If you haven’t heard of it already, #Bersih3 is a Malaysian battle cry that’s calling for free and fair national elections – you can read more about it here.
As a movement, #Bersih3 has taken the world by storm, with rallies taking place simultaneously, all over the world – with 85 rallies being held across the world on April 28th, 2012.
Essentially, what they’re calling for are free and fair elections to be held in Malaysia, and they seek to reform the current electoral process in Malaysia to be more transparent. Their demands the previous year (Bersih 2.0) are as follows:
1. Clean the electoral roll
2. Reform postal ballots
3. Use of indelible ink
4. Minimum 21 days campaign period
5. Free and fair access to media
6. Strengthen public institutions
7. Stop corruption
8. Stop dirty politics
The demands of Bersih 3.0 this year are:
1. The current Electoral Commission must resign
2. Meet all 8 demands before the 2013 General Election
3. Invite international observers for the 2013 General Election
In Australia alone, the estimated number of participants were in the thousands, which is extraordinary considering how the rally impacted Malaysia alone. Academics, socialists, politicians, media and – largely – the Malaysian diaspora – participated in a movement that was globally enabled by social media.
According to Radian6, there have been 159,165 mentions of the #bersih hashtag, the @bersih3 Twitter accounts, and its variants, all across the social web – globally.
Malaysia’s press freedom is currently ranked at 143 of 196 countries surveyed, and social media has played critical role for the dissemination of information, mobilisation of supporters and transmission of real-time updates from Bersih organisers, and between stakeholders, advocates, detractors, and participants of the event.
Due to intense government control of mainstream media, organisers and proponents of the rally have taken to social media in order to communicate to their stakeholders and to rally support. Why? Beyond the obvious reason that social media is far harder to police, Bersih organisors understood that the rally critically needed support from the people of Malaysia. And what better way to do that than a dialogue that is facilitated by Twitter, Facebook, and blogging? Ms Tricia Yeoh, a researcher cited in this article, said that “social media provides people a common space to identify themselves together and publicly was the drive for this social movement.” She believes that “social media allowed people to know about current issues in addition to enabling frustrated Malaysians overseas to participate in Bersih rallies that took place in the respective countries they were in, which sparked an international Bersih movement. It also pushed fence sitters into a corner and made debates more visible and highly interactive.”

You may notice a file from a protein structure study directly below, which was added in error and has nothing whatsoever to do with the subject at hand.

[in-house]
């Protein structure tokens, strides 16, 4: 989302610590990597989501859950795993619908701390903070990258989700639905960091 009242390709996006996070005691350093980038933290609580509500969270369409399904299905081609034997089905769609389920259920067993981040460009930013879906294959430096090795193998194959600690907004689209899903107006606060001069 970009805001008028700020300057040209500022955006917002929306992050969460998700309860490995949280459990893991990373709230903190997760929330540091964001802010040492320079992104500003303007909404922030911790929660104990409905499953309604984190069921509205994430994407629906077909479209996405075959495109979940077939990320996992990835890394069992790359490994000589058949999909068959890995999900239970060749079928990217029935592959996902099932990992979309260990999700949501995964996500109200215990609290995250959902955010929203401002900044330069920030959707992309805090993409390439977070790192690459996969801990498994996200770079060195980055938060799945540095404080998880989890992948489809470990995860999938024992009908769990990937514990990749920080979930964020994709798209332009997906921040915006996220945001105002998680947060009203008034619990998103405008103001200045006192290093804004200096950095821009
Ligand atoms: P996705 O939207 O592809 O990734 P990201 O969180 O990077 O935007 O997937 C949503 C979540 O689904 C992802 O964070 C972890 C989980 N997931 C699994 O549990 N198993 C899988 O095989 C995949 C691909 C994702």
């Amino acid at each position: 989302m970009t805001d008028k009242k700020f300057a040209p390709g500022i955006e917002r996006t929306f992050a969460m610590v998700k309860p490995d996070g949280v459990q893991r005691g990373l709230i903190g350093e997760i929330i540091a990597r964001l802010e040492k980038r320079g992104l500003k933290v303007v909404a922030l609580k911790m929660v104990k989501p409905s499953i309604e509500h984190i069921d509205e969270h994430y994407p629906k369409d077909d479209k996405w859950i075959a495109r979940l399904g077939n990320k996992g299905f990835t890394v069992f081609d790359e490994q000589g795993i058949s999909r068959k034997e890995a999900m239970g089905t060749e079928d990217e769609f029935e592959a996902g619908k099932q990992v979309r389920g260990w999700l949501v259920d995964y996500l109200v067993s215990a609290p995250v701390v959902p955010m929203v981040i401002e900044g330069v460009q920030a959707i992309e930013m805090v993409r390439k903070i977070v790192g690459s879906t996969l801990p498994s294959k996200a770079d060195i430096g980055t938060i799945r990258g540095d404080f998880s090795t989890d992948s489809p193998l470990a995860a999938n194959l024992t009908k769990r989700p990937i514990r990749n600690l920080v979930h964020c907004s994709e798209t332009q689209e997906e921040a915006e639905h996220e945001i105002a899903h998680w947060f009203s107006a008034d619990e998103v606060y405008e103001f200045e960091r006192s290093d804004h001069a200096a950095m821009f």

The report below reflects the impact and power of social media in the transmission of information of and about the event globally.
Photo: Meld Magazine
These 159,165 mentions have achieved a total reach of 200,499,725 Twitter impressions (number of mentions x number of each user’s followers). For perspective, the population of Malaysia currently sits at 28,401,017 according to the World Bank – meaning that the global number of impressions from Twitter alone would have reached every individual living in Malaysia – 7 times.